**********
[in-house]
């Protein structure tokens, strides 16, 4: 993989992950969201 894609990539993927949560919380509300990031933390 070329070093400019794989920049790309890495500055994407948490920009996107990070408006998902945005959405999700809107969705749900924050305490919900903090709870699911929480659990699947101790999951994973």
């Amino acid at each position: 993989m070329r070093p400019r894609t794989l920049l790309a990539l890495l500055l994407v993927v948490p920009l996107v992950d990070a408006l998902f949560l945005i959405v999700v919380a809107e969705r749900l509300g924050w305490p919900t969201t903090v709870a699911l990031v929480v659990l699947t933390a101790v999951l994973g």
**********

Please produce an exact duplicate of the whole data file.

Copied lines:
[in-house]
């Protein structure tokens, strides 16, 4: 993989992950969201 894609990539993927949560919380509300990031933390 070329070093400019794989920049790309890495500055994407948490920009996107990070408006998902945005959405999700809107969705749900924050305490919900903090709870699911929480659990699947101790999951994973």
């Amino acid at each position: 993989m070329r070093p400019r894609t794989l920049l790309a990539l890495l500055l994407v993927v948490p920009l996107v992950d990070a408006l998902f949560l945005i959405v999700v919380a809107e969705r749900l509300g924050w305490p919900t969201t903090v709870a699911l990031v929480v659990l699947t933390a101790v999951l994973g």